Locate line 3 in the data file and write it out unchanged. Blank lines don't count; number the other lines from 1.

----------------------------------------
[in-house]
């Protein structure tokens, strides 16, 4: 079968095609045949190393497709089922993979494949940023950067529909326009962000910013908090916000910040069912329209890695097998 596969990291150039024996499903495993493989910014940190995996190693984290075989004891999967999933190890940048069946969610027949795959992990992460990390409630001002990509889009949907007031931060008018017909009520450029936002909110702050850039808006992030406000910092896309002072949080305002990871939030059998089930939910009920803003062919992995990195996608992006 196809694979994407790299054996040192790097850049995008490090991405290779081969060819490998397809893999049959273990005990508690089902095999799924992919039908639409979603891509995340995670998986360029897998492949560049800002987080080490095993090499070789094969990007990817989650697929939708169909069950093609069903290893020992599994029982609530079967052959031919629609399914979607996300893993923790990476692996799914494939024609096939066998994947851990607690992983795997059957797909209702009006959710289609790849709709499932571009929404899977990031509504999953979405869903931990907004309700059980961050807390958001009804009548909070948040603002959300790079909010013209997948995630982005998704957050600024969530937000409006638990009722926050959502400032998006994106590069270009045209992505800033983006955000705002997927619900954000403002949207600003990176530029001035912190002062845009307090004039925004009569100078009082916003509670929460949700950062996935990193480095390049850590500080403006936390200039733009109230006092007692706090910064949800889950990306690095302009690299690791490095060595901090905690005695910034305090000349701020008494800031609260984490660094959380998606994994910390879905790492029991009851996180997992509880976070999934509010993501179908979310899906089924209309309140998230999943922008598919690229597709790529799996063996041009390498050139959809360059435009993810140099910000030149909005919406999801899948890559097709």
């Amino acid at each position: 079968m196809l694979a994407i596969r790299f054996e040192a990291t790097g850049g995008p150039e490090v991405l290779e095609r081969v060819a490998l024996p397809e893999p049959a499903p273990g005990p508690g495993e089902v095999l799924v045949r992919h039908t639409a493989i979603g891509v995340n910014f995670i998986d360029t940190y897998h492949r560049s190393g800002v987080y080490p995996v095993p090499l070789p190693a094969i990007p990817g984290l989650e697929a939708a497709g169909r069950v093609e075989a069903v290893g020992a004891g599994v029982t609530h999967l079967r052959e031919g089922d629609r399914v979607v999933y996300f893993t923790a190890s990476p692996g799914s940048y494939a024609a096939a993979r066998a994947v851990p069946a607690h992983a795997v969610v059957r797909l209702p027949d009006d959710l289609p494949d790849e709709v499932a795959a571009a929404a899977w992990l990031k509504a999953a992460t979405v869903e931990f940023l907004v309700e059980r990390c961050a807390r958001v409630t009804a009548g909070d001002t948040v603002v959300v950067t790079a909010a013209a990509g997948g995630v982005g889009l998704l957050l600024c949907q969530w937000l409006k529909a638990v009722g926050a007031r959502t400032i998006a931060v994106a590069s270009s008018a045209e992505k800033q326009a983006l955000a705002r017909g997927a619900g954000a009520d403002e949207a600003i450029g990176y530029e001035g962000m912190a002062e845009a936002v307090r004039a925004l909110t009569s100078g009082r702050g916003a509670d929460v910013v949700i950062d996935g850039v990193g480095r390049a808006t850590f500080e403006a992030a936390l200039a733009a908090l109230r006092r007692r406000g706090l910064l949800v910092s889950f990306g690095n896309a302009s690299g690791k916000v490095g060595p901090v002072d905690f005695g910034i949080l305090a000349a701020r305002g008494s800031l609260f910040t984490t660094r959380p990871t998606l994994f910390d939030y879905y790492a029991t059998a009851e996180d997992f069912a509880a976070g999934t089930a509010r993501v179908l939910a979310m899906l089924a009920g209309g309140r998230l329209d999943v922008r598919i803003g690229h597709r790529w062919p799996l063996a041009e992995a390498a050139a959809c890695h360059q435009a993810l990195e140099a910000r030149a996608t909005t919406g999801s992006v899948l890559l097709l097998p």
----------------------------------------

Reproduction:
């Amino acid at each position: 079968m196809l694979a994407i596969r790299f054996e040192a990291t790097g850049g995008p150039e490090v991405l290779e095609r081969v060819a490998l024996p397809e893999p049959a499903p273990g005990p508690g495993e089902v095999l799924v045949r992919h039908t639409a493989i979603g891509v995340n910014f995670i998986d360029t940190y897998h492949r560049s190393g800002v987080y080490p995996v095993p090499l070789p190693a094969i990007p990817g984290l989650e697929a939708a497709g169909r069950v093609e075989a069903v290893g020992a004891g599994v029982t609530h999967l079967r052959e031919g089922d629609r399914v979607v999933y996300f893993t923790a190890s990476p692996g799914s940048y494939a024609a096939a993979r066998a994947v851990p069946a607690h992983a795997v969610v059957r797909l209702p027949d009006d959710l289609p494949d790849e709709v499932a795959a571009a929404a899977w992990l990031k509504a999953a992460t979405v869903e931990f940023l907004v309700e059980r990390c961050a807390r958001v409630t009804a009548g909070d001002t948040v603002v959300v950067t790079a909010a013209a990509g997948g995630v982005g889009l998704l957050l600024c949907q969530w937000l409006k529909a638990v009722g926050a007031r959502t400032i998006a931060v994106a590069s270009s008018a045209e992505k800033q326009a983006l955000a705002r017909g997927a619900g954000a009520d403002e949207a600003i450029g990176y530029e001035g962000m912190a002062e845009a936002v307090r004039a925004l909110t009569s100078g009082r702050g916003a509670d929460v910013v949700i950062d996935g850039v990193g480095r390049a808006t850590f500080e403006a992030a936390l200039a733009a908090l109230r006092r007692r406000g706090l910064l949800v910092s889950f990306g690095n896309a302009s690299g690791k916000v490095g060595p901090v002072d905690f005695g910034i949080l305090a000349a701020r305002g008494s800031l609260f910040t984490t660094r959380p990871t998606l994994f910390d939030y879905y790492a029991t059998a009851e996180d997992f069912a509880a976070g999934t089930a509010r993501v179908l939910a979310m899906l089924a009920g209309g309140r998230l329209d999943v922008r598919i803003g690229h597709r790529w062919p799996l063996a041009e992995a390498a050139a959809c890695h360059q435009a993810l990195e140099a910000r030149a996608t909005t919406g999801s992006v899948l890559l097709l097998p």